An ad-hoc committee of Connemara parents have come back with more questions than answers following their meeting with the board of the Ionad Tacaíochta Teaghlaigh in relation to their policies for running the local Naíonra.
A group of 30 parents met at the Poitín Stil in Indreabhán on Monday night to find out the response from the ITT board on concerns surrounding their staff issues and Irish language policy- which involves the separation of children based on their command of Irish.
Most of the questions asked by the committee, however, were redirected to the newly appointed temporary manager who was not in attendance on the night of the committee’s meeting with the ITT board.
The committee did say that the ITT were very insistent on their Irish language policy despite an apparent majority of parents who don’t want the segregation of children based on their language skills.
Committee member Caroline Schmidt said it felt they were prioritising the language over the well-being of the children.
“We all want our children to have the highest level of Irish but it’s like they are putting the Irish language to one side and the welfare of children to another when they should be working together,” she said.
The committee noted that the ITT board did not seem to be well informed with regards to the Síolta Early Childhood Care and Education guidelines that were mentioned by the group of parents.
They also questioned the validity of the study the ITT used to justify their policy which said the best way for both native and non-native child speakers to learn is to be grouped with similarly-skilled speakers.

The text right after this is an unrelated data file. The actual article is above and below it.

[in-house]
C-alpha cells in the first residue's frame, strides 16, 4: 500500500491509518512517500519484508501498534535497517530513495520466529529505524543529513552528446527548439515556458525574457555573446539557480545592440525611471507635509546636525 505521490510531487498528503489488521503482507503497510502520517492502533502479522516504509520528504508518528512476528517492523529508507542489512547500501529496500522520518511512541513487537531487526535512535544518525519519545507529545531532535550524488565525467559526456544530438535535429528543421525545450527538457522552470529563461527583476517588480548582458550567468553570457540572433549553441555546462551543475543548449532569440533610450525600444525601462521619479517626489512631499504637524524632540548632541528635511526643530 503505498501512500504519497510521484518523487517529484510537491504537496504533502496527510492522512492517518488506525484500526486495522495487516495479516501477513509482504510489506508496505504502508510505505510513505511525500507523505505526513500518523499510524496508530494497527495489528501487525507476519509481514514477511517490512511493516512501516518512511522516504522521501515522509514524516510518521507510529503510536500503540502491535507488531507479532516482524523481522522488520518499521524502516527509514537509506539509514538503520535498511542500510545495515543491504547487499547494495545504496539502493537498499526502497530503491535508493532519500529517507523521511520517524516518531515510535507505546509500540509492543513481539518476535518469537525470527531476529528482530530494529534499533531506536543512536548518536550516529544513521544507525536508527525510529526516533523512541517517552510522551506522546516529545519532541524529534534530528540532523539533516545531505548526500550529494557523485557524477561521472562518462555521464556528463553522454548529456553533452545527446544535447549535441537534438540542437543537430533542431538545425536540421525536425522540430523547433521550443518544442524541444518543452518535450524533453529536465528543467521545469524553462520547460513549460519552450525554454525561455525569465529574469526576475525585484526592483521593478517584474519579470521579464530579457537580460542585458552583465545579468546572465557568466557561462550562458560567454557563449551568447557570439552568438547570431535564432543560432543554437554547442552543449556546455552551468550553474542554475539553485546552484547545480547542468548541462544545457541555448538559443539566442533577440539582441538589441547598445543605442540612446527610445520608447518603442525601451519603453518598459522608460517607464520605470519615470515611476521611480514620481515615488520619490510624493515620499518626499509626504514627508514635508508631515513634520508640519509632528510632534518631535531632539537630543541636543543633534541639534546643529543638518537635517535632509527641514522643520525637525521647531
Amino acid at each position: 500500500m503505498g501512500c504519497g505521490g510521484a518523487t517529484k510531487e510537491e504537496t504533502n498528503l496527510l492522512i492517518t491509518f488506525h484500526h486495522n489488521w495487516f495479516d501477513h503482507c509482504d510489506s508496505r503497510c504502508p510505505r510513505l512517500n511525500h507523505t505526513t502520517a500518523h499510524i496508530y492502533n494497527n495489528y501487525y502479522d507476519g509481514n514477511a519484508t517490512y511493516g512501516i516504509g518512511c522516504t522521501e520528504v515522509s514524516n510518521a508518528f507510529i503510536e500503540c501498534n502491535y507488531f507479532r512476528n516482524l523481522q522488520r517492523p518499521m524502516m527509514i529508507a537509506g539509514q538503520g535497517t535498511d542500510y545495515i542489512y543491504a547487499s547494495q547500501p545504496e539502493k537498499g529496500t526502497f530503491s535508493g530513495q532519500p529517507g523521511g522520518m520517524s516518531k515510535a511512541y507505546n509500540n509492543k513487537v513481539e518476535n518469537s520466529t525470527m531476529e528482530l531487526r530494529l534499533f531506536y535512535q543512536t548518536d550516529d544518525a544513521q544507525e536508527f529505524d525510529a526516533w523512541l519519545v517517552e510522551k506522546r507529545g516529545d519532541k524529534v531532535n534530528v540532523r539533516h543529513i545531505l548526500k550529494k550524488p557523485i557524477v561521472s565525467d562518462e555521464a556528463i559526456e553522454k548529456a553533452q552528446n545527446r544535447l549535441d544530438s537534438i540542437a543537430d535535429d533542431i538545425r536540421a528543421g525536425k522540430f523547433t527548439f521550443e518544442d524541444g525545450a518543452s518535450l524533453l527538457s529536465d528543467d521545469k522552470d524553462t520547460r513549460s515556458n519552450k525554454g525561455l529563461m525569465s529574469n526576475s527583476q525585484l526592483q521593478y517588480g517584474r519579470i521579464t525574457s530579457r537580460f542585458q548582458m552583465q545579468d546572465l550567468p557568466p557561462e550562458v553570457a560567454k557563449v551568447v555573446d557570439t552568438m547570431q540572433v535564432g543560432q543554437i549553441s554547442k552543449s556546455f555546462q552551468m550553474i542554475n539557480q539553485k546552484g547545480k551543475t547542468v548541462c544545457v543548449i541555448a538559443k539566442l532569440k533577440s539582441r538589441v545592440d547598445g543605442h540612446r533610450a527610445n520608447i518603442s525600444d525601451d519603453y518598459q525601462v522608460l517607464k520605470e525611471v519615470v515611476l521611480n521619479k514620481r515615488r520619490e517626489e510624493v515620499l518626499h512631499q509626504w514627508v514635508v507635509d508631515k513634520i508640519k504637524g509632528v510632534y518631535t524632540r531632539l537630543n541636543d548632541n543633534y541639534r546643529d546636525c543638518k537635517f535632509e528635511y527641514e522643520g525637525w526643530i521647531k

Committee member Anne Marie Gannon said that the report looked as if it was commissioned by the Department of the Gaeltacht and argued that if this was the case then it would be limited by having such a profound conflict of interest.
“What they are basing this on is very questionable because it is not an independent study to our knowledge.
“We haven’t been able to find any evidence that the study has been peer reviewed or published in any scientific journal so we can’t be sure of the validity of this study,” she added.
Staffing was another concern raised at the meeting with only one appointment confirmed to the committee despite the naíonra opening its doors on Wednesday. The ITT reassured parents there would be an adequate number of staff by the start of the term with interviews being held last Thursday.
There was confusion over this timeline as those in attendance at the Poitín Stil argued that from their experience, Garda vetting would take at least a week to complete.
The committee said that they brought this up with the ITT board and they assured them that the process would only take a few days because they were doing it online.
Senator Trevor Ó Clochartaigh was also at the meeting to give help to the committee and he says that it was important that these issues were brought to the board’s attention.
“The parents are now going to monitor how this Irish language policy is implemented and will come back to it this September,” he added.
Senator Ó Clochartaigh said that the meeting at the end of September would give an indication whether the board listened to the parent’s concerns.
“The upcoming meeting is about following up on these issues, and it’s a test to see how seriously the ITT are taking the concerns of the parents.”